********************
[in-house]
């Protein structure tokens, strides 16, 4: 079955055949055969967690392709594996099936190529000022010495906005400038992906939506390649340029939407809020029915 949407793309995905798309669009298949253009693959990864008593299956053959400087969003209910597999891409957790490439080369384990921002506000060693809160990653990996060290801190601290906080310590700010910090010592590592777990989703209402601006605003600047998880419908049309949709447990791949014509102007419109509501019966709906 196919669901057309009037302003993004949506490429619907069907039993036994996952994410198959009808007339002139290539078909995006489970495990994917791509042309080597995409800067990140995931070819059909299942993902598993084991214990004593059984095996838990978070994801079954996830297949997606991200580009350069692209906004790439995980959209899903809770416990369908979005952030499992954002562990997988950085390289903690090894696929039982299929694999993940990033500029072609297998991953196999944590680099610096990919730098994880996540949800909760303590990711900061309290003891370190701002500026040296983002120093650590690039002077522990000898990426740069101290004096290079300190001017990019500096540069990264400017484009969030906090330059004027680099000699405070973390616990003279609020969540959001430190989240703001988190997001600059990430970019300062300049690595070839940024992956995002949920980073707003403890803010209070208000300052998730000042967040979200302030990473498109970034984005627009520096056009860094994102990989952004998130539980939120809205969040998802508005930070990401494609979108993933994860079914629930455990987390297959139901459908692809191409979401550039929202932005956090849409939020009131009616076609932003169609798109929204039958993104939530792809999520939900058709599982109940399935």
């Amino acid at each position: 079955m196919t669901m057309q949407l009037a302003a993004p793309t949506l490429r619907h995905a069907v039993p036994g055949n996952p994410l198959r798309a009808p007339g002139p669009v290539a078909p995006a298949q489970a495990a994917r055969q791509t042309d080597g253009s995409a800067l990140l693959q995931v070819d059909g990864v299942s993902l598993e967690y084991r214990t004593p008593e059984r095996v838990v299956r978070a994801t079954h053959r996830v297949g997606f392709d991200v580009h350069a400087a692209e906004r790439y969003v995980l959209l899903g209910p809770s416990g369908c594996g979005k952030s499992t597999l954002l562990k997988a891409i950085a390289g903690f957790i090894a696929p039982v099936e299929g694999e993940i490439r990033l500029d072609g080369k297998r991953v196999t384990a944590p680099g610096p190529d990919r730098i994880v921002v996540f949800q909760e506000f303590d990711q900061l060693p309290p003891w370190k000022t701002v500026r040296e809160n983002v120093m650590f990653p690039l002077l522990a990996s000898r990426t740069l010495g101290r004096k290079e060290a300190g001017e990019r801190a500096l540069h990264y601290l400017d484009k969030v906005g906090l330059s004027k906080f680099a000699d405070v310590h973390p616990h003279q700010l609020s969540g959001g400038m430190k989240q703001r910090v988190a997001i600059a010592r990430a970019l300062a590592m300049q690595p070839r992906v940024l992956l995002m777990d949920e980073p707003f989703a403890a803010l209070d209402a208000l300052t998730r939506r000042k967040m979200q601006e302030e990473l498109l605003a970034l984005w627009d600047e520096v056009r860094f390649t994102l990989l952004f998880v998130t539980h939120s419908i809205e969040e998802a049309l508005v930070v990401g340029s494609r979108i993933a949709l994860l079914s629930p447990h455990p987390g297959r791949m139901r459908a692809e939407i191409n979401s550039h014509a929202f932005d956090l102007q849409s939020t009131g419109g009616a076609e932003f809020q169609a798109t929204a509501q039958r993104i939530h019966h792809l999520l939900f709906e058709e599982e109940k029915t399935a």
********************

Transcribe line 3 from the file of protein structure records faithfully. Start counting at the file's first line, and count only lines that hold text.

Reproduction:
């Amino acid at each position: 079955m196919t669901m057309q949407l009037a302003a993004p793309t949506l490429r619907h995905a069907v039993p036994g055949n996952p994410l198959r798309a009808p007339g002139p669009v290539a078909p995006a298949q489970a495990a994917r055969q791509t042309d080597g253009s995409a800067l990140l693959q995931v070819d059909g990864v299942s993902l598993e967690y084991r214990t004593p008593e059984r095996v838990v299956r978070a994801t079954h053959r996830v297949g997606f392709d991200v580009h350069a400087a692209e906004r790439y969003v995980l959209l899903g209910p809770s416990g369908c594996g979005k952030s499992t597999l954002l562990k997988a891409i950085a390289g903690f957790i090894a696929p039982v099936e299929g694999e993940i490439r990033l500029d072609g080369k297998r991953v196999t384990a944590p680099g610096p190529d990919r730098i994880v921002v996540f949800q909760e506000f303590d990711q900061l060693p309290p003891w370190k000022t701002v500026r040296e809160n983002v120093m650590f990653p690039l002077l522990a990996s000898r990426t740069l010495g101290r004096k290079e060290a300190g001017e990019r801190a500096l540069h990264y601290l400017d484009k969030v906005g906090l330059s004027k906080f680099a000699d405070v310590h973390p616990h003279q700010l609020s969540g959001g400038m430190k989240q703001r910090v988190a997001i600059a010592r990430a970019l300062a590592m300049q690595p070839r992906v940024l992956l995002m777990d949920e980073p707003f989703a403890a803010l209070d209402a208000l300052t998730r939506r000042k967040m979200q601006e302030e990473l498109l605003a970034l984005w627009d600047e520096v056009r860094f390649t994102l990989l952004f998880v998130t539980h939120s419908i809205e969040e998802a049309l508005v930070v990401g340029s494609r979108i993933a949709l994860l079914s629930p447990h455990p987390g297959r791949m139901r459908a692809e939407i191409n979401s550039h014509a929202f932005d956090l102007q849409s939020t009131g419109g009616a076609e932003f809020q169609a798109t929204a509501q039958r993104i939530h019966h792809l999520l939900f709906e058709e599982e109940k029915t399935a």